the supporters for the IAAF and them saying no more people had to have known, how can Sebastian Coe led this organization forward in the way that

needs to be done, given that this ostensibly happened on his watch.

PATRICK SNELL, CNN WORLD SPORTS: Absolutely. Quiet simply, Poppy, because Dick Pound the commissioner obviously while (ph) the report saying, "Look,

I can't think of anyone better to lead athletics forward."

Yes, Coe was part of the IAAF council if you like. He was the vice president for many years before he got the top job replacing the now former

incumbent Lamine Diack, the 82-year-old from Senegal around whom so much attention has actually focused.

And the report coming out this day saying that Diack was responsible for what is called organizing and enabling the conspiracy and corruption that

appears to let the athletes and all these officials being bride to cover up positive doping results. But it absolutely crucial now as the spot light

pulls very intense.

The man now, Seb Coe, as you say, as story former British Olympian how does he turn it around really is getting a vote to confidence on the surface

Dick Pound.

Let's hear what Mr. Pound himself had to say about it all.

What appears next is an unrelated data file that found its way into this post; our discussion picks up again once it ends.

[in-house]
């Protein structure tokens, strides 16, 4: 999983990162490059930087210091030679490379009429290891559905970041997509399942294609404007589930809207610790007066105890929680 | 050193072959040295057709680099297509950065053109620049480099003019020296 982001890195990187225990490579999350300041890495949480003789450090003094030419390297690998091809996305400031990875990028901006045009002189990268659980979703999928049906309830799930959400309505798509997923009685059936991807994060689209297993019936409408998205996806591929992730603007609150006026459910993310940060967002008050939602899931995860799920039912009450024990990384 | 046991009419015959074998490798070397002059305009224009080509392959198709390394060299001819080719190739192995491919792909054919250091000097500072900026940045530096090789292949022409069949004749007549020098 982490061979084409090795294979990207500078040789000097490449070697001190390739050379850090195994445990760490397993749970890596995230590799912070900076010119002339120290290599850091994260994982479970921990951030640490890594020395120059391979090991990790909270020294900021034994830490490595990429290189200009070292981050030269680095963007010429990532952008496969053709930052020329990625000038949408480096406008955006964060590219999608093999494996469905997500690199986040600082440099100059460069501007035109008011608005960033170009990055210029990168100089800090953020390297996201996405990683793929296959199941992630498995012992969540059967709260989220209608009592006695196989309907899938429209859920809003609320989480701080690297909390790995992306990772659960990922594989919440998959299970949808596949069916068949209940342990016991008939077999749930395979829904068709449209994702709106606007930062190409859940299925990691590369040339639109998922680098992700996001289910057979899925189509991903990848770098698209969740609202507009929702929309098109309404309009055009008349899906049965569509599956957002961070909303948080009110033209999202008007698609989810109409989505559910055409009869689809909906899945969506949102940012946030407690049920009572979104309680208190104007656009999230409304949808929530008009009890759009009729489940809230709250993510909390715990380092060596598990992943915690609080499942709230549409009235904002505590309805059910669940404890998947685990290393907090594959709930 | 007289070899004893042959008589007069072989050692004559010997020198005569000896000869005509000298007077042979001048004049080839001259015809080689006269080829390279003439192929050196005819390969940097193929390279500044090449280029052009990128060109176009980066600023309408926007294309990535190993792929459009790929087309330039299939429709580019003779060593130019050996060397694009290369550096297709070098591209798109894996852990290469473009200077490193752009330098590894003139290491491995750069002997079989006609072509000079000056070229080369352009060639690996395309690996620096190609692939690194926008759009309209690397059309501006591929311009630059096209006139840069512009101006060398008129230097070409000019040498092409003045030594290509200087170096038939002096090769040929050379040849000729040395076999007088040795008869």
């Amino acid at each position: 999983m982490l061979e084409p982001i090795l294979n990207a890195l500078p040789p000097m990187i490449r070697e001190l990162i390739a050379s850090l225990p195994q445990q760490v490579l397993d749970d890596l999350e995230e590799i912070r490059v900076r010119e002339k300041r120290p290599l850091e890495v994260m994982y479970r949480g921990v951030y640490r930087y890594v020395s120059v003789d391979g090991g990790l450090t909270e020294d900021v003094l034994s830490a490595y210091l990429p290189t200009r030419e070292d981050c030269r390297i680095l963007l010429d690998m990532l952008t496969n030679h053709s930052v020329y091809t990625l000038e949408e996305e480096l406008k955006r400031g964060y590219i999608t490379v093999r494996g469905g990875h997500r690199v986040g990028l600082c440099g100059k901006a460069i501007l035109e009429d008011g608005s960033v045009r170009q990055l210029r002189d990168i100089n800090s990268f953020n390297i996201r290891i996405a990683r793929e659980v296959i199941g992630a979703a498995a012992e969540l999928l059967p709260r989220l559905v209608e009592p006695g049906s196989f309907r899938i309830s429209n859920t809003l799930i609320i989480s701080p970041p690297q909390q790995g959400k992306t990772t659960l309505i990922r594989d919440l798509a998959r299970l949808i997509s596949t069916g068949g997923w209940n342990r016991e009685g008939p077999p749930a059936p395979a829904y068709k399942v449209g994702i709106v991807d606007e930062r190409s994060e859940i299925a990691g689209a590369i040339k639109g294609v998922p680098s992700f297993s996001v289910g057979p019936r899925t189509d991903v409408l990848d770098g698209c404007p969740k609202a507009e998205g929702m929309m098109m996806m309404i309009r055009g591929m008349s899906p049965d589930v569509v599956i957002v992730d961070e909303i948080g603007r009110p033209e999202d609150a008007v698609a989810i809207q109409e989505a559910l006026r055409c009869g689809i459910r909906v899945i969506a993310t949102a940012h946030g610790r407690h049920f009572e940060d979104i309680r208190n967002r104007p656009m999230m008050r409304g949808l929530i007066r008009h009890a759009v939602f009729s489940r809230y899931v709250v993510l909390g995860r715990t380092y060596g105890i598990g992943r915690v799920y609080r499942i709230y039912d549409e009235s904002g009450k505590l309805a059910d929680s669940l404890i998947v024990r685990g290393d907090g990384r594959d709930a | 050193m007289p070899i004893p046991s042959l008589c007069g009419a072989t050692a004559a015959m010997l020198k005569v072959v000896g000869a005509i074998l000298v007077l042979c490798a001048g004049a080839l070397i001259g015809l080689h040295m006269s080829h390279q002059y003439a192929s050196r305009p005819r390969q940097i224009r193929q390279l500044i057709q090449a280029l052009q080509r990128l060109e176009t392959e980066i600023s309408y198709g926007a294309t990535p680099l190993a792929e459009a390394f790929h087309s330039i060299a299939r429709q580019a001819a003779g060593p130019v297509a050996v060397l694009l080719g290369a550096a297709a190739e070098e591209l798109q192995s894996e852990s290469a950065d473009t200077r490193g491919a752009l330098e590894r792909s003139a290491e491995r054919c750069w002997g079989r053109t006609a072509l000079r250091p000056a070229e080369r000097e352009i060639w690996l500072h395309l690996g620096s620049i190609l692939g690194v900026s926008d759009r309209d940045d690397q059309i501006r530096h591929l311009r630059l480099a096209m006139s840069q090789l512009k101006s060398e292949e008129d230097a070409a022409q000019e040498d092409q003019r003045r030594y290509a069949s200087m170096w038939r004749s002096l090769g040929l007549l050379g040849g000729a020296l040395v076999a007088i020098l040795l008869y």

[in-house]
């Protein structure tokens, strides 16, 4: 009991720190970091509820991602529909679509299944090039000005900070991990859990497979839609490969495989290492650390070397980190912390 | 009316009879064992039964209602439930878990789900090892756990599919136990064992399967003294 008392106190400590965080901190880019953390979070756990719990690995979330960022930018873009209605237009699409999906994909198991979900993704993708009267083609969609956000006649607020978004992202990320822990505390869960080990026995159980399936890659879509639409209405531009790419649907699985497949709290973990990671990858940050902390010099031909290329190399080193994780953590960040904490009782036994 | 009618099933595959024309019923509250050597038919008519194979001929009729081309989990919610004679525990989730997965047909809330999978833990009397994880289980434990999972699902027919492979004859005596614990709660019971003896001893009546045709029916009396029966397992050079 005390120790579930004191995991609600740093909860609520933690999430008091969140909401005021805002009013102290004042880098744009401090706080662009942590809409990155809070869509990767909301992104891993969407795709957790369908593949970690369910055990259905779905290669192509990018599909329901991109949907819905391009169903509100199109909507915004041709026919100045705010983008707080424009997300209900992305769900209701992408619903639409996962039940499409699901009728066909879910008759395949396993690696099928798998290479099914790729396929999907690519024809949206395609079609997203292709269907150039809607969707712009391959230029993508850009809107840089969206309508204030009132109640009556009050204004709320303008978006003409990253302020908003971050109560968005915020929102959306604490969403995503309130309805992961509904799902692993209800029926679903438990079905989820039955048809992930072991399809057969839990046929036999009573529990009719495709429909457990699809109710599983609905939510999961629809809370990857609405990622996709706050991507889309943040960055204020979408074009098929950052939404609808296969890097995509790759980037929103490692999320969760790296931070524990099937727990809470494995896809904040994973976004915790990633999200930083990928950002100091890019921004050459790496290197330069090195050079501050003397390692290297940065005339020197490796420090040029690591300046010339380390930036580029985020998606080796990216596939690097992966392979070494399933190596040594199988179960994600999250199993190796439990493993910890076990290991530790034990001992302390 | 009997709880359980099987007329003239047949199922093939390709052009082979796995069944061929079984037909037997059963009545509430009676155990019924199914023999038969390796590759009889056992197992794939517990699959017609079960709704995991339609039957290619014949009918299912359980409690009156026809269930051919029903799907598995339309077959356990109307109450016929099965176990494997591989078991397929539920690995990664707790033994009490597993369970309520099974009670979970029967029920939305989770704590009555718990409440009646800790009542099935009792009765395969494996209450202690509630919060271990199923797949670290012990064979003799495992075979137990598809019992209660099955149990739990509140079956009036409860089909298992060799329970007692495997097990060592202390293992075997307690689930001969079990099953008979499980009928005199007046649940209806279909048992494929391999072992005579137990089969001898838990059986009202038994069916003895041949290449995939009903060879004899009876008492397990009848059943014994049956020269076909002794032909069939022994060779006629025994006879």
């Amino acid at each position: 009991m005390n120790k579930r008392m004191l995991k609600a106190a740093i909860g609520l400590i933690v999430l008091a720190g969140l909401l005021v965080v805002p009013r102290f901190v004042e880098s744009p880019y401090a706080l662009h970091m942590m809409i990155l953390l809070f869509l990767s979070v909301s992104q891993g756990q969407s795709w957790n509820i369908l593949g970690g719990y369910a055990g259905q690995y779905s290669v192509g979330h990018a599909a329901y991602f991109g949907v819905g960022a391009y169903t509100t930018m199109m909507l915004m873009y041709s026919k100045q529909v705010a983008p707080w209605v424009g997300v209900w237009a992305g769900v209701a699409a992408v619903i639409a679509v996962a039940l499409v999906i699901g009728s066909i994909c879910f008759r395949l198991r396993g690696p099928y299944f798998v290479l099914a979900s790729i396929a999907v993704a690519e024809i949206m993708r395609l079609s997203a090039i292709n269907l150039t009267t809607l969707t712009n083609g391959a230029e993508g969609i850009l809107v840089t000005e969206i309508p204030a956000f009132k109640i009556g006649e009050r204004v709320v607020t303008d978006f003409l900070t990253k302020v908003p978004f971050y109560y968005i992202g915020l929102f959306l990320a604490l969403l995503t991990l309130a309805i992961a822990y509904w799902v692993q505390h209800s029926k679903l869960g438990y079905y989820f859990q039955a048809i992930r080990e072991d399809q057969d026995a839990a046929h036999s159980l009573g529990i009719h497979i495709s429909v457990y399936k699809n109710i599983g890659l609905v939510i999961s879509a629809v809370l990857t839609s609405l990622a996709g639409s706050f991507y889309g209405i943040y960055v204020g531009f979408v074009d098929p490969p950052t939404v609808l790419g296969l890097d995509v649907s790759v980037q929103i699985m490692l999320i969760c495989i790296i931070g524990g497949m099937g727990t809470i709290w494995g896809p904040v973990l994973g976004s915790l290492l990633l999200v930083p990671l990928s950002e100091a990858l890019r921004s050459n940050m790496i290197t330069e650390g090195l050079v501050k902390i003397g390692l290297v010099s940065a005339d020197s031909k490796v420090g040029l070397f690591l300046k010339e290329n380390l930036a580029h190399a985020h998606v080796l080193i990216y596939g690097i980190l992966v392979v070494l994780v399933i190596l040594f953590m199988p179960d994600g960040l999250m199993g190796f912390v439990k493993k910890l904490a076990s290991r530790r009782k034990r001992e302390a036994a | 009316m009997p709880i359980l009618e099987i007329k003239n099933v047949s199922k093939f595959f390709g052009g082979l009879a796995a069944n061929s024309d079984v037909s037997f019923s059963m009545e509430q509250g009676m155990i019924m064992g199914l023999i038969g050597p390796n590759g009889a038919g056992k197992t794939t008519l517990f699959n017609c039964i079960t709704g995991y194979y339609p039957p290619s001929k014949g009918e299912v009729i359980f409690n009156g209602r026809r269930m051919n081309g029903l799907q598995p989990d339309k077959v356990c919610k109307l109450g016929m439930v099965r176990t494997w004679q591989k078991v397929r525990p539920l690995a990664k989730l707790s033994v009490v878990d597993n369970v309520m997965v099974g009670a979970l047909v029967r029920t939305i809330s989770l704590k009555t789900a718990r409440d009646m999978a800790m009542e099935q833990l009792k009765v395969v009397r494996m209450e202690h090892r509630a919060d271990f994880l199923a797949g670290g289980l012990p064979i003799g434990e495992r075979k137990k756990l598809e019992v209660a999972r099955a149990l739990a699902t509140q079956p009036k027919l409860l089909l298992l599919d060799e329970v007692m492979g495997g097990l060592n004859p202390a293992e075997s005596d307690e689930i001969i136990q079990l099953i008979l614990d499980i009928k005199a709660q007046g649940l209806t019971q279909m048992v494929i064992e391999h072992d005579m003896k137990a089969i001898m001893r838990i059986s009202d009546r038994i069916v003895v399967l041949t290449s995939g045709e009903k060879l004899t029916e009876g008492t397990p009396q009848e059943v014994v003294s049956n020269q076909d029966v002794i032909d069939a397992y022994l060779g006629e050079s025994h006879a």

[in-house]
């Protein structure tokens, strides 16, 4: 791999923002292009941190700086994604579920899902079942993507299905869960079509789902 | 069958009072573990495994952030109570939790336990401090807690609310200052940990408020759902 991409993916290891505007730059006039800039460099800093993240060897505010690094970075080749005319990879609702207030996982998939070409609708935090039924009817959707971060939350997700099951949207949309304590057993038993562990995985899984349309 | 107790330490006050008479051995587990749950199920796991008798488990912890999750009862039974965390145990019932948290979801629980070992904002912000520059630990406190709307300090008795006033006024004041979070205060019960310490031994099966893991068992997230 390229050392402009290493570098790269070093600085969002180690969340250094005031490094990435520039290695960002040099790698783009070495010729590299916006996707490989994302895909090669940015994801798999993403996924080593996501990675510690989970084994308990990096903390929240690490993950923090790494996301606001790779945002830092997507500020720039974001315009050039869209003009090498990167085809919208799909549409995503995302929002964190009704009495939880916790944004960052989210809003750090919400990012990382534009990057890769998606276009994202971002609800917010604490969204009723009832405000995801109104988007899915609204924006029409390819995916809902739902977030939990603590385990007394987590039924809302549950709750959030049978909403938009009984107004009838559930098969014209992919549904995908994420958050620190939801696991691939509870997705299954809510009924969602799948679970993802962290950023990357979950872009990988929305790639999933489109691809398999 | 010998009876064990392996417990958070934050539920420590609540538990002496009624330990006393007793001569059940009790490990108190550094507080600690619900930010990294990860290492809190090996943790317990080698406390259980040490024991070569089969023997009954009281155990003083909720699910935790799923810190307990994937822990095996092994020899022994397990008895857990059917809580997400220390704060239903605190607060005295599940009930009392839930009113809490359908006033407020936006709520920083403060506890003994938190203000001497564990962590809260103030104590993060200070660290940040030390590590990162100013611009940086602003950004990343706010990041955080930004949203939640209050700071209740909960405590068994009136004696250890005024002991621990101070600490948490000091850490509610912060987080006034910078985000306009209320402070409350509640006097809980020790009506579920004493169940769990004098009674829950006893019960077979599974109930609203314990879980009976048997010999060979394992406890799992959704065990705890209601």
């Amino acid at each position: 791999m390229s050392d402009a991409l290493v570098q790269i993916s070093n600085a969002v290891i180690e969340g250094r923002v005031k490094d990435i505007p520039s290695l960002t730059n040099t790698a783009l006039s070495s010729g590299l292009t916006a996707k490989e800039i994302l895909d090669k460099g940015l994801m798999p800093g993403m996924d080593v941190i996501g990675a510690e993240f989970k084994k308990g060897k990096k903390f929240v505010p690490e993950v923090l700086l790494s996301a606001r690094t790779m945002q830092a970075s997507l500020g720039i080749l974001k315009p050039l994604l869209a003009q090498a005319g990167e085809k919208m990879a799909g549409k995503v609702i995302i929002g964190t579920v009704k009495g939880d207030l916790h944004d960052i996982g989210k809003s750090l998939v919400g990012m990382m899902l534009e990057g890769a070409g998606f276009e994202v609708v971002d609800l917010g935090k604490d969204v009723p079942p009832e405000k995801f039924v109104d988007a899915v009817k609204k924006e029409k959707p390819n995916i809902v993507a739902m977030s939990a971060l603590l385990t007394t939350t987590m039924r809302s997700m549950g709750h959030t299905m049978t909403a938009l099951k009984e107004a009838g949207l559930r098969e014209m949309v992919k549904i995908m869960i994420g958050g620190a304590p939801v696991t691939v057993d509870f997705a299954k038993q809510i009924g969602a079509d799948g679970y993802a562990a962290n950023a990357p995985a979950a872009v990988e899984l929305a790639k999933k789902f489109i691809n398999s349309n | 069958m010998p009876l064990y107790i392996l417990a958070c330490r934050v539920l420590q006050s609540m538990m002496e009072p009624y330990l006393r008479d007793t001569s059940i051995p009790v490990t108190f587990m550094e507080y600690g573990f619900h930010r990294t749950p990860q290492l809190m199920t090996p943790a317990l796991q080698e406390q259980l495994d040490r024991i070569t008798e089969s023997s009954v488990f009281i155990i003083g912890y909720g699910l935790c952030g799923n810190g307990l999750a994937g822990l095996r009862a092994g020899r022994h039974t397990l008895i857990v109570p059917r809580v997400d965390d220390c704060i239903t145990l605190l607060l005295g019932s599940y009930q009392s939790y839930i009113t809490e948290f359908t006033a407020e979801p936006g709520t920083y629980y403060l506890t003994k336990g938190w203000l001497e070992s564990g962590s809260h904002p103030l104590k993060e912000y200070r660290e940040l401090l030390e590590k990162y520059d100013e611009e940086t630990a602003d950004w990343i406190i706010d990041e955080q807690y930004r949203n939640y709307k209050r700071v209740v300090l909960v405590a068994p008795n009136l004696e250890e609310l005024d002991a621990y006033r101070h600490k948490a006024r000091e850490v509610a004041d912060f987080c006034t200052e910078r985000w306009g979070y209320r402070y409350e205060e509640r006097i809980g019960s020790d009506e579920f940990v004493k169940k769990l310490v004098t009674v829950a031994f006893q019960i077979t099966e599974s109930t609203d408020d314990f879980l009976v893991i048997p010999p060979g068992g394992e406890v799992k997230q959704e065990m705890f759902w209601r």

(BEGIN VIDEO CLIP)

RICHARD POUND, CHAIRMAN WADA COMMISSION: I think it's a fabulous opportunity for the IAAF, to sees this opportunity and under strong

leadership, to move forward out of this. There's an enormous amount of reputational recovery that has to occur here. And I can't -- we're just

sending the person out, I can't think of anyone better than Lord Coe to lead that.

(END VIDEO CLIP)

SNELL: So that is a vote of confidence if you like. And of course, Seb Coe in our London studio early this week our Amanda Davies that he feared

and was very confident just to make it very clear, telling Amanda Davies that he was absolutely confident there will be no alligations coming out

against him, Poppy. As of right now, he has been true to his word on that.

HARLOW: How people go to think it is just for the sport to move forward, sort of unstained from this. I mean having enough confidence and Coe